The phrase ‘Camp Sanderson’ has become ubiquitous with offseason improvement in Ann Arbor.
The skill work, drills and testing that originally made John Beilein’s offseason regimen famous are still present, but last year Caris LeVert and Nik Stauskas set a new benchmark. The duo stayed on campus all summer – enrolling in both summer semesters rather than the traditional single session – and dedicated themselves in the weight room with strength coach Jon Sanderson.
“There’s been a major push from guys who want to be here the whole summer,” Beilein said earlier this offseason. “I expect many of our guys will be there. But I don’t have all the numbers. We’re not saying we want people to come back for both summer sessions. We definitely want them for one. It’s going to be completely up to them for that first session. All I know is it really paid off for Caris and Nik. But it was their choice to do that, and that’s what’s important.”
The hard work paid dividends as both Stauskas and LeVert added strength and broke out as sophomore stars. Stauskas added 15 pounds, checking in at 205, and progressed from a complementary shooter to the Big Ten Player of the Year and a top-ten pick. LeVert also added 15 pounds of muscle, up to 185 pounds, and was Michigan’s second best player last season – something no one would have imagined last summer.
But now Stauskas, Robinson and McGary are gone and LeVert has been sidelined most of the summer after foot surgery. The summer baton has been passed to Michigan’s new sophomores, Zak Irvin and Derrick Walton. Both players stayed for Camp Sanderson and have already made strides in their physique.
Irvin’s offseason strength gain – he’s up 15 pounds to 215 — was obvious according to observers at the Adidas Nations camp in Garden Grove, California. Irvin reflected on his physical development after participating in a game with other college stars from across the country.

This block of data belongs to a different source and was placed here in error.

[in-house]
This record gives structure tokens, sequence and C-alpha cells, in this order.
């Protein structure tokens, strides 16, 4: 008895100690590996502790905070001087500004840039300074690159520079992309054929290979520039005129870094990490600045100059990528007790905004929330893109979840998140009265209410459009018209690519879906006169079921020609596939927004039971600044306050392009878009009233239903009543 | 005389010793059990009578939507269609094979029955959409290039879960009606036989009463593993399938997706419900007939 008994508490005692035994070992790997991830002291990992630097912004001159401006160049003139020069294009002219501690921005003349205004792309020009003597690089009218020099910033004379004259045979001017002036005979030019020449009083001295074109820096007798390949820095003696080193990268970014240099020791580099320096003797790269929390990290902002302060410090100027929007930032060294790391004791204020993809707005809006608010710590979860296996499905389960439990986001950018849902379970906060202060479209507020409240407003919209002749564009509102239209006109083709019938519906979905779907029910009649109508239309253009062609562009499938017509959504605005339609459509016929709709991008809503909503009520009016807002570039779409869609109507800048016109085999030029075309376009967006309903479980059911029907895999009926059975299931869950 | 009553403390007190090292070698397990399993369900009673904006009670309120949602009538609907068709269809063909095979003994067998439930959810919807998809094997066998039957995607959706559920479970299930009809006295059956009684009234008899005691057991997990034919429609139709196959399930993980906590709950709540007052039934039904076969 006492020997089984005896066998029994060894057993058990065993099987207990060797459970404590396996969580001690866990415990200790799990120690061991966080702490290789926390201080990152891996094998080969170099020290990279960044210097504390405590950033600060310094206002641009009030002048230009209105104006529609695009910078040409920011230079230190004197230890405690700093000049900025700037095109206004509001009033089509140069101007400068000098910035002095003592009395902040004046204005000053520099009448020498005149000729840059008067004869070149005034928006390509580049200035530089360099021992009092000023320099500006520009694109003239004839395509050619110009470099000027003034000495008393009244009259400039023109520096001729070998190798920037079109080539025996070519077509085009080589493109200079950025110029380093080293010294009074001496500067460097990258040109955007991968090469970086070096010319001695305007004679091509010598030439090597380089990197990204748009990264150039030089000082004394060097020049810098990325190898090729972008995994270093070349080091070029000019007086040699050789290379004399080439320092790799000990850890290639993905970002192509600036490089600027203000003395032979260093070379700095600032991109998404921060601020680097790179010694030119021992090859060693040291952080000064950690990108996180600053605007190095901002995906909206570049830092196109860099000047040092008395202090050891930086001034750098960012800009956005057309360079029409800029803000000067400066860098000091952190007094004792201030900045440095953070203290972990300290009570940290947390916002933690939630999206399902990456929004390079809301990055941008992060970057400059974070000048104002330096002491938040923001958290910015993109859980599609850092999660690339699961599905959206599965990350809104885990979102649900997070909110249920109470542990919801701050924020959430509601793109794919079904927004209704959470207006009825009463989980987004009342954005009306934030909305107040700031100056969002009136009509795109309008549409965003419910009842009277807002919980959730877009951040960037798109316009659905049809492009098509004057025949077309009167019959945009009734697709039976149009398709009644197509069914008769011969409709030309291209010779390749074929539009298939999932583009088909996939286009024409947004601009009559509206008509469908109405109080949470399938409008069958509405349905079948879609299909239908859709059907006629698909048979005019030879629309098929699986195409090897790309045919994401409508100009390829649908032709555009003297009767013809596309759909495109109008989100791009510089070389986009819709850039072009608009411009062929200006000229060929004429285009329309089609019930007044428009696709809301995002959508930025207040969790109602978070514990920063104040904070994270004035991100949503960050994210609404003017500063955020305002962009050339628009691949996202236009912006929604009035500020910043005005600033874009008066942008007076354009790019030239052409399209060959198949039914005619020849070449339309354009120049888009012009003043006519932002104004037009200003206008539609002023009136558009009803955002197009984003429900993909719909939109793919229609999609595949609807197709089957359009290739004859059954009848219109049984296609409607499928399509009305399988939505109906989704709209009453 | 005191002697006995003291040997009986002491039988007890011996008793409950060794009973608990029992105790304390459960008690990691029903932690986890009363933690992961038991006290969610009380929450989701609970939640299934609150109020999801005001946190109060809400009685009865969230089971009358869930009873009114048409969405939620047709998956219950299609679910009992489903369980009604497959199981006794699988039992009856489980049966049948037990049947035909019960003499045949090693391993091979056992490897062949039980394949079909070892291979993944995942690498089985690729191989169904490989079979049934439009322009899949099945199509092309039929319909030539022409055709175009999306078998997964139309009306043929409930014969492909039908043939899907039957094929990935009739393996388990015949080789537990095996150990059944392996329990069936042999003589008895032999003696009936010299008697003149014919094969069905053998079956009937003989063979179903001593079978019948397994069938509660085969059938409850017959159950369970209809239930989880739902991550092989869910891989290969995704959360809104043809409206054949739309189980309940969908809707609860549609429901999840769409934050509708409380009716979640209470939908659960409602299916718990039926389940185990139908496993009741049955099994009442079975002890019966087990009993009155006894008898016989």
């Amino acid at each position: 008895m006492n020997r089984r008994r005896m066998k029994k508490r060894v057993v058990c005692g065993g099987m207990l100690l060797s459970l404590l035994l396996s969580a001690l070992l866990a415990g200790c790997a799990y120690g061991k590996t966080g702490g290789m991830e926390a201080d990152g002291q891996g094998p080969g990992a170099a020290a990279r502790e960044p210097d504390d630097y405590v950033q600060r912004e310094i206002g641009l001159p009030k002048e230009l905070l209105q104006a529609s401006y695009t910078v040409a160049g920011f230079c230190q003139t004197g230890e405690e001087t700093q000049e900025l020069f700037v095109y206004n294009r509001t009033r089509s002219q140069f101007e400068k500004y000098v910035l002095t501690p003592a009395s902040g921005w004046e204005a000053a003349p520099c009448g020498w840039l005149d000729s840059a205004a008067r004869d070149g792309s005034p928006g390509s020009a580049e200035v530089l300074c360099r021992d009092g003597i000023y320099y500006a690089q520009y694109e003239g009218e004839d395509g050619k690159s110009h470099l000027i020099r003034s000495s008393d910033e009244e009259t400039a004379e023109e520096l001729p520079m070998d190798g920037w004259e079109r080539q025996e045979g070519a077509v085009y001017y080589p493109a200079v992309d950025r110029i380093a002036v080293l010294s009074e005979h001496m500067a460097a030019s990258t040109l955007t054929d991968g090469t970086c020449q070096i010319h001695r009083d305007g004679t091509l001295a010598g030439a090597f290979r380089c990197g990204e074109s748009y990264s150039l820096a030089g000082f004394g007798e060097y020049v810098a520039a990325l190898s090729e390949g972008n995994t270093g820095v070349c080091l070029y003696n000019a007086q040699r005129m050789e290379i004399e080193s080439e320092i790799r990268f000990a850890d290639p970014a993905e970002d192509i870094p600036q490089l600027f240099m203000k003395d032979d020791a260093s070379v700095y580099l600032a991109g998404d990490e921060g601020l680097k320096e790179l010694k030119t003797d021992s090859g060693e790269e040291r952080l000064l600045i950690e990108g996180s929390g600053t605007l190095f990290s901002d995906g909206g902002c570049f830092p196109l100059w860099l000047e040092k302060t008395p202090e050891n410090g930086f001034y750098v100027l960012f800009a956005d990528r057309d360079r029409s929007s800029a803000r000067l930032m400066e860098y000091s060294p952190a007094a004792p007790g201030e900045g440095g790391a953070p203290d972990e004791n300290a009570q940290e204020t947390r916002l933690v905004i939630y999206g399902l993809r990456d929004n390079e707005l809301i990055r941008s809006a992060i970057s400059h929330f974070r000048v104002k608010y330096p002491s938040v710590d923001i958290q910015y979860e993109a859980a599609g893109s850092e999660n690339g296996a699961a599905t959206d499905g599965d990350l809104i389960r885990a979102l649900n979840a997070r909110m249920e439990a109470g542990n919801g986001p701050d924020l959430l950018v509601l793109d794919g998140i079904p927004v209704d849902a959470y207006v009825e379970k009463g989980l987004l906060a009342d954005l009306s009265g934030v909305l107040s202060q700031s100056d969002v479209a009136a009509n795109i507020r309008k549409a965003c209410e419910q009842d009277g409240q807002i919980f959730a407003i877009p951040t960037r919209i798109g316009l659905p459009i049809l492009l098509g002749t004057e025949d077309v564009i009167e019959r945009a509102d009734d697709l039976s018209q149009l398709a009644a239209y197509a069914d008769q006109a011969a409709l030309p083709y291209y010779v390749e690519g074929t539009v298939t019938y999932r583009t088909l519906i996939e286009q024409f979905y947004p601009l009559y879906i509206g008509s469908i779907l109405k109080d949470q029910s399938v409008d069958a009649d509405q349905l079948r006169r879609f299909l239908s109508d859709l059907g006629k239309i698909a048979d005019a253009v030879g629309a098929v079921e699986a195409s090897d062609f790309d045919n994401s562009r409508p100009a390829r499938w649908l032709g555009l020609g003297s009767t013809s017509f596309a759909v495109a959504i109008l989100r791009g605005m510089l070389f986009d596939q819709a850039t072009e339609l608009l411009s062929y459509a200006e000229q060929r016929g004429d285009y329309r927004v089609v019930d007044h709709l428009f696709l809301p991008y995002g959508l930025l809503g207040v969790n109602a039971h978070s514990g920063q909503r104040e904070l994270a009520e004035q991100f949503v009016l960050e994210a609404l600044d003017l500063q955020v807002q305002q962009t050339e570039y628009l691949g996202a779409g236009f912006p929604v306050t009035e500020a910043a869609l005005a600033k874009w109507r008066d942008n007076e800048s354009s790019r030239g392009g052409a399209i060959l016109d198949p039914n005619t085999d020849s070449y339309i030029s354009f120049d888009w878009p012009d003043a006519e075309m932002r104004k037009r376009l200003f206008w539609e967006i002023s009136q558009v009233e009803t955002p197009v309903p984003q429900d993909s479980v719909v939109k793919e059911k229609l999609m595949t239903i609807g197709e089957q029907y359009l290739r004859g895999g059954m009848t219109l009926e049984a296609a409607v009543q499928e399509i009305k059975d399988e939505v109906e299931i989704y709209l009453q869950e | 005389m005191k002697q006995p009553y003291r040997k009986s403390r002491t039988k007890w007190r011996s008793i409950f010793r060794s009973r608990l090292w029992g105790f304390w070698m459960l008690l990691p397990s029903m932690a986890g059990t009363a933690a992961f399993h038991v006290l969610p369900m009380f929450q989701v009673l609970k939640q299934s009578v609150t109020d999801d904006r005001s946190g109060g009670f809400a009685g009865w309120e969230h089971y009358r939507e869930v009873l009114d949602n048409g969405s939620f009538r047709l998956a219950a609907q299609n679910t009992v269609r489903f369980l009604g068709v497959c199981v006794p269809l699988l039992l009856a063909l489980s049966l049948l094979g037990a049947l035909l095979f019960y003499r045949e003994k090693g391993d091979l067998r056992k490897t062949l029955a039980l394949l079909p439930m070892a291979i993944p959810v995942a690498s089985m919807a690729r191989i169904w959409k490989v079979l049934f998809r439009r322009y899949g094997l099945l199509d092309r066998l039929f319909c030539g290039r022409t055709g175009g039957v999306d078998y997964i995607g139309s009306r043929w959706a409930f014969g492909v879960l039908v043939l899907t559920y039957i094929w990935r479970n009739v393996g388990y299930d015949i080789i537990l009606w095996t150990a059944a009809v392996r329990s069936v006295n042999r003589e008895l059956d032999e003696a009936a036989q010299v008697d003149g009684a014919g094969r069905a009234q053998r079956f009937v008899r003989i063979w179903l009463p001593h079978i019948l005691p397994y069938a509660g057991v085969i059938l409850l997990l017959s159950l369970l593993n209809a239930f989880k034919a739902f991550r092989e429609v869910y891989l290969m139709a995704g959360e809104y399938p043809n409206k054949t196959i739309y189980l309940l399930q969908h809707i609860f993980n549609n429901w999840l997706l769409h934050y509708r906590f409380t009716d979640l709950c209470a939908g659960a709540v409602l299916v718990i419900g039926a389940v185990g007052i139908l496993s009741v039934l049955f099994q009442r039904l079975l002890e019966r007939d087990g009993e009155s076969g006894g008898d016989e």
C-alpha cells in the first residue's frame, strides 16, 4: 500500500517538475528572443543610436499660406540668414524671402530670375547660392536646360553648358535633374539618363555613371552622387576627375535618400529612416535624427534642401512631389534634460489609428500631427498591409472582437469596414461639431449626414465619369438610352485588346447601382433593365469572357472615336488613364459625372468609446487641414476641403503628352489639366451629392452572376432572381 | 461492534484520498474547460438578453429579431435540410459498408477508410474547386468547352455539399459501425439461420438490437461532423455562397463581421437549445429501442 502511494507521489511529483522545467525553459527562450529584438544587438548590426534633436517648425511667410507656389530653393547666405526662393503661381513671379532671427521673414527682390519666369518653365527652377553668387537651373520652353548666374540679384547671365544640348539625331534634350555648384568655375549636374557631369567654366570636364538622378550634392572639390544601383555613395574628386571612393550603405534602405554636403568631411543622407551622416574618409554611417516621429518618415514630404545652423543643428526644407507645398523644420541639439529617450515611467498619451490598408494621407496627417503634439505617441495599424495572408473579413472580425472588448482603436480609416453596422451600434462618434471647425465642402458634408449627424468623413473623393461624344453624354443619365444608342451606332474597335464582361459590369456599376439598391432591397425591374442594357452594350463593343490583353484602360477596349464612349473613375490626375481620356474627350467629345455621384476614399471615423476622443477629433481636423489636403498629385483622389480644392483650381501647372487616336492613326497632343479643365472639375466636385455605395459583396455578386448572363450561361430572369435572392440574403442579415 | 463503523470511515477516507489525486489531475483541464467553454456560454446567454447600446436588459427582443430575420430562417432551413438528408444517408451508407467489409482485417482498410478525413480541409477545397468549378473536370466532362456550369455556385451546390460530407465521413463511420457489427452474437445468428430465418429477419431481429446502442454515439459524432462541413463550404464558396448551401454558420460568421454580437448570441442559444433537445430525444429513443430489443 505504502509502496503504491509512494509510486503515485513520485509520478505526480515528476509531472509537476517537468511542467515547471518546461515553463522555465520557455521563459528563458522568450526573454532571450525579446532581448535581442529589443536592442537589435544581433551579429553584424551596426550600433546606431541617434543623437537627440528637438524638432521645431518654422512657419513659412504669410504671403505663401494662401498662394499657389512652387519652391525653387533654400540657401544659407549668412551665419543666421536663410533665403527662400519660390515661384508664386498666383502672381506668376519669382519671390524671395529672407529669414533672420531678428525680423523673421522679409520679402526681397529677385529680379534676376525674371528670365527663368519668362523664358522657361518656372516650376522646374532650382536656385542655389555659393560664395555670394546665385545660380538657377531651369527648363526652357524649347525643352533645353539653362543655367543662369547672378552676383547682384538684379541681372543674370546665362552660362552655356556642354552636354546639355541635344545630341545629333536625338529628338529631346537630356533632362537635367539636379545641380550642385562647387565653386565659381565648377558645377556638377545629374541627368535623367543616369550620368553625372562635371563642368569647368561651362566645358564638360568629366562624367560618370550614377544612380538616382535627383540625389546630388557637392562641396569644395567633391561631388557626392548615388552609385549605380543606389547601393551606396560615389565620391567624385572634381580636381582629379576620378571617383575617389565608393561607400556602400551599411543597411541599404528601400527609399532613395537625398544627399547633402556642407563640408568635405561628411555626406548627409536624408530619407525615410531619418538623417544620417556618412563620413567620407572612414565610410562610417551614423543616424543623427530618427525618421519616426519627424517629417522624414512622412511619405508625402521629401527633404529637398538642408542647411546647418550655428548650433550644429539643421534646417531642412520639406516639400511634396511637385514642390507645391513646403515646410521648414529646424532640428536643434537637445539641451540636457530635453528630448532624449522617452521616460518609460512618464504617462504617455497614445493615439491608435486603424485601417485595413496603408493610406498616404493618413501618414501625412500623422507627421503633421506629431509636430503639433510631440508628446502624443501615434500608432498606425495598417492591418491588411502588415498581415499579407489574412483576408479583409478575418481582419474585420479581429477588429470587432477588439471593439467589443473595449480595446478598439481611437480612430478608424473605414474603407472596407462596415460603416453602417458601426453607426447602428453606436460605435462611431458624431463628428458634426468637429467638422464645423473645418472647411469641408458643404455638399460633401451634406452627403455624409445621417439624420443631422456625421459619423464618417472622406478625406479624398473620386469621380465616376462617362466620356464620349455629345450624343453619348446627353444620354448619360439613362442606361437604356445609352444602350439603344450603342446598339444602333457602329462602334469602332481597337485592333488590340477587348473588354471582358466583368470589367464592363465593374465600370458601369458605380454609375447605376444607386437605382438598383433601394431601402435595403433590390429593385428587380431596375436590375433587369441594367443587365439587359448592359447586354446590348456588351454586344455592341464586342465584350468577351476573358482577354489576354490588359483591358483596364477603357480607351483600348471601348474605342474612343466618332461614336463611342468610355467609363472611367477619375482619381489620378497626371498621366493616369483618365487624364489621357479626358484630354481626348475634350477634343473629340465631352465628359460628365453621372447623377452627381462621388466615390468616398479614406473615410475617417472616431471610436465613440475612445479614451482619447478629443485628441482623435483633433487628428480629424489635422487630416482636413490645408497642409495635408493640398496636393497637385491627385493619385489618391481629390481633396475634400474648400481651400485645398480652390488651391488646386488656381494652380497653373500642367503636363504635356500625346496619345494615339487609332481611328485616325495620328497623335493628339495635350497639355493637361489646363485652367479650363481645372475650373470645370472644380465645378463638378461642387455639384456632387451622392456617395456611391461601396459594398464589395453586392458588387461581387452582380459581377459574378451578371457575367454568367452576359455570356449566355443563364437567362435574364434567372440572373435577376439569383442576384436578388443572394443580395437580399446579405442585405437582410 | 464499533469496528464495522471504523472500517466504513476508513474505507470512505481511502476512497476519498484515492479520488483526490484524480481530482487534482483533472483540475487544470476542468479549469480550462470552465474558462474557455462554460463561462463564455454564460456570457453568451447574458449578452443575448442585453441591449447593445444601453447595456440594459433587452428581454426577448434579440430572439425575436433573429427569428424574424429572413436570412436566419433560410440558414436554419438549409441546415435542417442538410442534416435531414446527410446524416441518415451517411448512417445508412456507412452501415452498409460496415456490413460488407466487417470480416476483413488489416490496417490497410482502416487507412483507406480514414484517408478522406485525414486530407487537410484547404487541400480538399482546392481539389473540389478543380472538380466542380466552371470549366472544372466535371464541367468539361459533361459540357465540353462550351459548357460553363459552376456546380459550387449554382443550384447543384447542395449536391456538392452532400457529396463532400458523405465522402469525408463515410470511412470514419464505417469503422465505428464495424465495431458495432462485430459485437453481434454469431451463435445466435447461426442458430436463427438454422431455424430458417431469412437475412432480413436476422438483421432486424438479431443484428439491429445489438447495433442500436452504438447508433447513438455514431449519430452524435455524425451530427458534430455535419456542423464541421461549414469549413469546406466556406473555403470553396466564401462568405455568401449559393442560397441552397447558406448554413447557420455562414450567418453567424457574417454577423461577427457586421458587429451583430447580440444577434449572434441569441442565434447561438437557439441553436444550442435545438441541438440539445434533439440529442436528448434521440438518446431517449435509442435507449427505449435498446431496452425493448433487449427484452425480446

“I’m definitely getting stronger,” Irvin said at Adidas Nations. “I know that was a big thing (entering this season). That was the big jump I wanted to make between my freshman and my sophomore years and also become more of a complete player. Last year I shot a lot of threes, this year I’m trying to get to the basket.”
Irvin played mostly out of position at the four spot last season and was forced to learn just how difficult the game can be in the frontcourt. Standing at 6-foot-6, he’ll hope to move down the lineup, but should be more prepared to battle this season. Irvin learned exactly how physical basketball can be after his freshman year.
“Playing in the Big Ten, it’s a physical conference and I have to be able to use my body more to finish around the basket,” Irvin said.
Back at Adidas Nations after participating in the event as a high-schooler two years ago, Irvin is trying to turn his added muscle into results. Hoping to demonstrate how he’s diversified his game, Irvin reflected on his improvement.
“I’m trying to be more than just a spot up shooter like I was last year,” he reiterated. “Just get more into ball screens and I’ve definitely worked on my ball handling as well.”
While Irvin’s physical improvements were clear, the results on the court in California didn’t quite match up to the hard work in the weight room. Irvin still struggled to show off his complete game and his improved handle.
“I really wanted to see Irvin do more using dribble penetration,” NBC Sports’ Scott Phillips told UM Hoops. “He was still solid as a catch-and-shoot option — generally receiving looks from camp teammate Walton — and ran a bit hot and cold with his jumper but he was mostly steady in that capacity. But when he put the ball on the floor, Irvin had trouble creating and making his own shots and got stripped a couple of times in traffic. Irvin did do a nice job of moving without the ball and spotting up in prime shooting locations, obviously helped by his familiarity with having his own point guard there. Defensively, Irvin was so-so, as he did a decent job of tracking shooters off of down screens but he rarely made notable impact plays on that end of the floor that resulted in turnovers.”
Zak Irvin will have a prominent role in Michigan’s offense this season, even if he is just a bigger and stronger version of the player that he was last year. John Beilein’s offense needs shooters and cutters as much as it needs creators and both Caris LeVert and Derrick Walton appear poised to serve as Michigan’s creators. But if Irvin is going to take the next step, he’ll have to continue to diversify his game, showing off those dribble pull-ups and straight line drives that he was capable of at the prep level.